May 4, 2012

Aircraft Spotlight: AH-64 Apache Helicopter

by Marti Jaramillo
staff writer

The AH-64 Apache, the world’s premier twin-engined Army attack helicopter, was designed to be an extremely tough survivor under combat.

The prototype Apache made its first flight Sept. 30, 1975, as the YAH-64, and in 1976, Hughes received a full-scale development contract.

In 1982, the Army approved the program, now known as AH-64A Apache, for production.

In 1983, Hughes Helicopters Inc., won the prestigious Collier Trophy for the design of the AH-64 Apache.

In 1984, Hughes Helicopters became part of McDonnell Douglas. Deliveries began from the new McDonnell Douglas plant at Mesa, Ariz.

Between 1984 and 1997, 937 AH-64As were produced for the U.S. Army, Egypt, Greece, Israel, Saudi Arabia and the United Arab Emirates.

The AH-64A Apache entered service with the U.S. Army in 1984.

The Apache was first used in combat in 1989 in the U.S. military action in Panama. It was also used in Operation Desert Storm and has supported low intensity and peacekeeping operations worldwide including Turkey, Bosnia and Kosovo.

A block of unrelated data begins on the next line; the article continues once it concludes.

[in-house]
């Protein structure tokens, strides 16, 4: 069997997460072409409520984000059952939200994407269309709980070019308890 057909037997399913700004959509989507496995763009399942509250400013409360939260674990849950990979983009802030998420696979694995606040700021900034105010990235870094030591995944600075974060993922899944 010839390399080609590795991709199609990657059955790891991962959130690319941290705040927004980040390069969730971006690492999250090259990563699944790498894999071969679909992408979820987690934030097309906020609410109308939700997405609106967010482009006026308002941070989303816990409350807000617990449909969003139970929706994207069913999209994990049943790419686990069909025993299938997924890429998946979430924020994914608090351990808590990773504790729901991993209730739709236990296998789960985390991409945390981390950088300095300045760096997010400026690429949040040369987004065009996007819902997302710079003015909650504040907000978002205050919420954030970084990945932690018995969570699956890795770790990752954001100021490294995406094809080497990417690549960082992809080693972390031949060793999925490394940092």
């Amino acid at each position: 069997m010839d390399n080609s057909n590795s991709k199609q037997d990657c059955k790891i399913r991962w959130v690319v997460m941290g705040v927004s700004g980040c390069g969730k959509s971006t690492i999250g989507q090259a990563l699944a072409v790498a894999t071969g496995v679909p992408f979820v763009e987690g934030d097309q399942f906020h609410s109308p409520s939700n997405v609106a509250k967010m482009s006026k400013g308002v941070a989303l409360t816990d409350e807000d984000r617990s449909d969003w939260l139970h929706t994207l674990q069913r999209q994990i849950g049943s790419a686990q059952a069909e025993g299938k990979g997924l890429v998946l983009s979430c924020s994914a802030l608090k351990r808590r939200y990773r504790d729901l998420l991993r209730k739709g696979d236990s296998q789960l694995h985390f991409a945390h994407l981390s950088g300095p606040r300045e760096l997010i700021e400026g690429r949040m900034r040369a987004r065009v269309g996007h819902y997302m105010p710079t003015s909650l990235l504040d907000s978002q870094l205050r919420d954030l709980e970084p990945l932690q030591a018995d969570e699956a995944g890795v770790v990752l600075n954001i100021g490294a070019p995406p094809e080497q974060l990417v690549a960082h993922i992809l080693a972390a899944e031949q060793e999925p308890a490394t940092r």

In August 1997, McDonnell Douglas joined with Boeing and they delivered their first AH-64D Apache to the Army in April 1997.

To reduce costs and simplify logistics, the Apache uses the same T700 engines as the Army’s Sikorsky UH-60 Black Hawk utility helicopter and its naval cousin, the SH-60 Seahawk.

According to Boeing officials, “The highly maneuverable and heavily armed, combat-proven Apache helicopter is today the backbone of the U.S. Army’s all-weather, ground-support capability.”

The AH-64 Apache has been developed since its inception using incremental technology insertions at regular intervals to ensure that the world’s most capable multi-role combat helicopter meets the needs of the war fighter today and in the future.